Monday, 13 March 2017

An ill-read man decides to get serious - by reading 25 books he really should have read, starting with "David Copperfield" and "Nostromo"

Six years ago, just after I'd joined a book group, I wrote this about my increasing inability to finish novels:
I appear to be suffering from a form of LADD (Literary Attention Deficit Disorder). I can smash my way through the first 60 pages of almost anything and be quite enjoying it – but when I pick it up the next night, I find myself utterly uninterested in carrying on (these I put aside and generally pick up again sometime within the next year, when everything sometimes snaps back into place). Is this common – or am I weird (I know my wife never, ever fails to finish a novel, even if she hates it)? My only conclusion is that I increasingly need my novel-reading to fit into a purposeful programme of some sort. 
I was right, of course, and the book group...

...certainly helped force me to read the books we had chosen. But I stopped attending the meetings almost three years' ago, about six months after my health took a turn for the worse, and since then, apart from two or three book reviews a year, I've been reading whatever takes my fancy. I've been using my CFS/ME/Lazy Bastard Syndrome/The I Don't Care What They Call It If They'd Just Find a Fucking Cure For It Virus as an excuse not to read all those novels I've been meaning to read for decades but somehow haven't managed to get round to yet.

Well, that's about to change. Everyone with CFS seems to suffer from unrefreshing sleep, a variety of sleep disorders (usually insomnia), IBS-style symptoms and the body (specifically the mitochondria in cells) takes ages to replace expended energy. Apart from those shared woes (whose severity differs widely from case to case) sufferers fall into three main categories: (1) those who suffer fairly constant muscle pain (2) those who suffer regular will-sapping bouts of brain fog, and (3) the lucky sods who suffer both (as well as all the other fun stuff, of course). I'm in Group 2: I get bouts of joint pain from time to time, but only for an hour or two after waking up, but my real affliction is brain fog - i.e. difficulty in concentrating. But here's the thing: apart from the occasional really bad day, I can always read. And because my sleeping patterns are deranged, I have plenty of hours in which to get my reading done. Apart from working my way through all of Shakespeare's plays, most of the major Greek dramas, The Old Testament, some Ovid, some Ancient Historical works, and a slew of conservative political books, I've spent an inordinate amount of time reading true crime and Golden Age detective fiction, neither of which require any effort. I reckon I've probably read enough books with titles like Who Killed Carruthers in the Conservatory? and Why Lefties Are Satanic to last me for a good while - so it's time to stop having fun and get serious. I don't want to turn up at the Pearly Gates only to be denied entry because I never managed to finish Bleak House.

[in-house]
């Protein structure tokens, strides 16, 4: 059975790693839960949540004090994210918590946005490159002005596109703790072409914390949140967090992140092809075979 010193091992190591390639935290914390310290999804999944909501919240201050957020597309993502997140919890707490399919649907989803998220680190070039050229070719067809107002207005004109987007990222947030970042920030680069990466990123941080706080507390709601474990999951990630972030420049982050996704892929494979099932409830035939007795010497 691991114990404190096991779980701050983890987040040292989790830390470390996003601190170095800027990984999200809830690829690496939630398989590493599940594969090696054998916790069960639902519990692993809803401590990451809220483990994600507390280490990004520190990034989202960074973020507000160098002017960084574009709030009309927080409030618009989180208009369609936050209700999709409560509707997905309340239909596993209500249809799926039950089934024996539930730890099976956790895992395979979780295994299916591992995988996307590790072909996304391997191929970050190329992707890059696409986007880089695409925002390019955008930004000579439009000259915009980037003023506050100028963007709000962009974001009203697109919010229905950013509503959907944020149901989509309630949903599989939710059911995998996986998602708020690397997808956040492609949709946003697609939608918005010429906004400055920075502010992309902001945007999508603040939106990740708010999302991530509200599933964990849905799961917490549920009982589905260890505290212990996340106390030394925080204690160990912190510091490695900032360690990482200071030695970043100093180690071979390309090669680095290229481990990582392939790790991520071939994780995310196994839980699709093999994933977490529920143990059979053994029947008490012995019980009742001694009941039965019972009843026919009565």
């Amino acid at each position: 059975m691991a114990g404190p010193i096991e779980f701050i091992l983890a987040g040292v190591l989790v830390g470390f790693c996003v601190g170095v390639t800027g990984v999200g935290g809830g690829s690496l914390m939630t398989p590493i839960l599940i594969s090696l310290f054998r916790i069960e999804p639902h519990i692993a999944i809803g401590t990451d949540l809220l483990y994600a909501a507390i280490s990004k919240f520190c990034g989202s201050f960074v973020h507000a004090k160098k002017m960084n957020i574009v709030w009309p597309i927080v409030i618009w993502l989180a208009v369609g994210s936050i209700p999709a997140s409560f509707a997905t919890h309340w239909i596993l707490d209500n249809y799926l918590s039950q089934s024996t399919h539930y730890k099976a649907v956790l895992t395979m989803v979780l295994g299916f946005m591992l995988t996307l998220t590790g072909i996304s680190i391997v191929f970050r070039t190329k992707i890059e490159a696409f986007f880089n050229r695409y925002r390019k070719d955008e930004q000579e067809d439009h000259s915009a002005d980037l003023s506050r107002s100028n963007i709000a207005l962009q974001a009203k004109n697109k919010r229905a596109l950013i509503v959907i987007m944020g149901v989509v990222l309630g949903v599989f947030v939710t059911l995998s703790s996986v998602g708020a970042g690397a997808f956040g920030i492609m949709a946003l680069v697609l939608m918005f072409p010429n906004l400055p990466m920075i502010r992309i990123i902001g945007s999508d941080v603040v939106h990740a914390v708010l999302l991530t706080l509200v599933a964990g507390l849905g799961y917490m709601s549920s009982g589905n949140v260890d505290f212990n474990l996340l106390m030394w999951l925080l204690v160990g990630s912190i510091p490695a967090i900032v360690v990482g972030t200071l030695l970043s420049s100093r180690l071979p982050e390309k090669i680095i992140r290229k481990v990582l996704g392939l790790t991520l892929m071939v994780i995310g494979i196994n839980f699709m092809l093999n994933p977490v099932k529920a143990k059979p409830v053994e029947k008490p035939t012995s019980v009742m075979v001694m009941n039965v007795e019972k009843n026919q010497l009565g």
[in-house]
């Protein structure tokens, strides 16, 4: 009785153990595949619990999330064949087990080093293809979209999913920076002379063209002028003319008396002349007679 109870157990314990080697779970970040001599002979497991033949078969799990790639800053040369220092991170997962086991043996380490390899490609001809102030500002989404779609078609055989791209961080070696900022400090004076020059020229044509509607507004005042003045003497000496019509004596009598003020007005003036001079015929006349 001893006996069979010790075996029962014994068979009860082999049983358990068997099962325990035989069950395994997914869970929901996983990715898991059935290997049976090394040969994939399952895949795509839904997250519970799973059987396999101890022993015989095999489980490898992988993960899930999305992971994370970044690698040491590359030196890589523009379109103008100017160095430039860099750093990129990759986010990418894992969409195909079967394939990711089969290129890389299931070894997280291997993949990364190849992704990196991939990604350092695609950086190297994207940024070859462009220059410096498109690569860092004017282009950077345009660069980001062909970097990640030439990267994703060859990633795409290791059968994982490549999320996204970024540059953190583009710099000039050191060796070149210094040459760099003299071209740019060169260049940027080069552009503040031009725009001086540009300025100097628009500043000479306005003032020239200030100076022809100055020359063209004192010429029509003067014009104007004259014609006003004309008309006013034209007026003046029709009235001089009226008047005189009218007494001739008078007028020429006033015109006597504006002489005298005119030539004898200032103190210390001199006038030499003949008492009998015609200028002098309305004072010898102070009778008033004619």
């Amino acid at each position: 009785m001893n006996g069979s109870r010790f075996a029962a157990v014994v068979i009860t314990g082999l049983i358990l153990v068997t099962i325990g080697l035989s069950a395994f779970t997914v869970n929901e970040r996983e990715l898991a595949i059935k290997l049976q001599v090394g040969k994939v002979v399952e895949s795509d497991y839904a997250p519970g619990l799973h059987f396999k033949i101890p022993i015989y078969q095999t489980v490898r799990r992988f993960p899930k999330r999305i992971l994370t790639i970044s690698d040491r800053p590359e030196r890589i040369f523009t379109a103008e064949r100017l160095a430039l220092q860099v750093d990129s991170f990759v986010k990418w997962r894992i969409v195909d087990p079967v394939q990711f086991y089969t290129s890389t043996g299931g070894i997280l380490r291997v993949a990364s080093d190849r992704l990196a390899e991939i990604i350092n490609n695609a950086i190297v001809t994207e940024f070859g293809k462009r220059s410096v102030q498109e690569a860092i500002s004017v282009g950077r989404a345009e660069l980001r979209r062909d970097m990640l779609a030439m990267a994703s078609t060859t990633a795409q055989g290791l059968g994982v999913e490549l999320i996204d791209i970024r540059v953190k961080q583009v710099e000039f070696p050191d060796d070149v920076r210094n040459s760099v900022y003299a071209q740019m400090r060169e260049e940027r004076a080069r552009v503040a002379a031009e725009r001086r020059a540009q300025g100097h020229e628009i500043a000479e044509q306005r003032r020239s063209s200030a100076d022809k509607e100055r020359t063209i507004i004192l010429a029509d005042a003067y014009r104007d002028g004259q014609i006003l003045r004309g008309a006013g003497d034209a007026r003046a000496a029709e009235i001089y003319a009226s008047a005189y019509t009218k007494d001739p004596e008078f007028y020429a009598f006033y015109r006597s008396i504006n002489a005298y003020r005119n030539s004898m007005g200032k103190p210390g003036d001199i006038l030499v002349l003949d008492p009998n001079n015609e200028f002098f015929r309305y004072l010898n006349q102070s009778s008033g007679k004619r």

I've already made a start by wolfing down David Copperfield last week, and I'm most of the way through Nostromo. As long as my health either improves or stays roughly as it is, I've set myself the task of reading 25 books I've either been meaning to read for ages, or have tried to read and given up (usually several times), or which I've assiduously avoided on the assumption that they'd bore and/or annoy me, and I've given myself a year to do so. Here's the complete list:

1. David Copperfield by Charles Dickens (adored it - well, most of it)